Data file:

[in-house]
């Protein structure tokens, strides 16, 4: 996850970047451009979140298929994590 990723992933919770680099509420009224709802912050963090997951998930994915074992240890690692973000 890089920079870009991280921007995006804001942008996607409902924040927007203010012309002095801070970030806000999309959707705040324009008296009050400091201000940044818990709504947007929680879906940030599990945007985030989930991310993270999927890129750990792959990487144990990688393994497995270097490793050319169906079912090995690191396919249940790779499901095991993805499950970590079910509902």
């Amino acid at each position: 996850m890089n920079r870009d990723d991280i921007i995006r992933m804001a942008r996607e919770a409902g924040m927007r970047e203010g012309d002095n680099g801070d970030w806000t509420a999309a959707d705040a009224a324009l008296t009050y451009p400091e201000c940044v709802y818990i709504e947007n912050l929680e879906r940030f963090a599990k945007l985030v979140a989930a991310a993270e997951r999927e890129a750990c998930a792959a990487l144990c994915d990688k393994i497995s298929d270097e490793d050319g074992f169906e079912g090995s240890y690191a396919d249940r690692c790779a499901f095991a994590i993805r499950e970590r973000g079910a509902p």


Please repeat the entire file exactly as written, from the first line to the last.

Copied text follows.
[in-house]
């Protein structure tokens, strides 16, 4: 996850970047451009979140298929994590 990723992933919770680099509420009224709802912050963090997951998930994915074992240890690692973000 890089920079870009991280921007995006804001942008996607409902924040927007203010012309002095801070970030806000999309959707705040324009008296009050400091201000940044818990709504947007929680879906940030599990945007985030989930991310993270999927890129750990792959990487144990990688393994497995270097490793050319169906079912090995690191396919249940790779499901095991993805499950970590079910509902």
């Amino acid at each position: 996850m890089n920079r870009d990723d991280i921007i995006r992933m804001a942008r996607e919770a409902g924040m927007r970047e203010g012309d002095n680099g801070d970030w806000t509420a999309a959707d705040a009224a324009l008296t009050y451009p400091e201000c940044v709802y818990i709504e947007n912050l929680e879906r940030f963090a599990k945007l985030v979140a989930a991310a993270e997951r999927e890129a750990c998930a792959a990487l144990c994915d990688k393994i497995s298929d270097e490793d050319g074992f169906e079912g090995s240890y690191a396919d249940r690692c790779a499901f095991a994590i993805r499950e970590r973000g079910a509902p």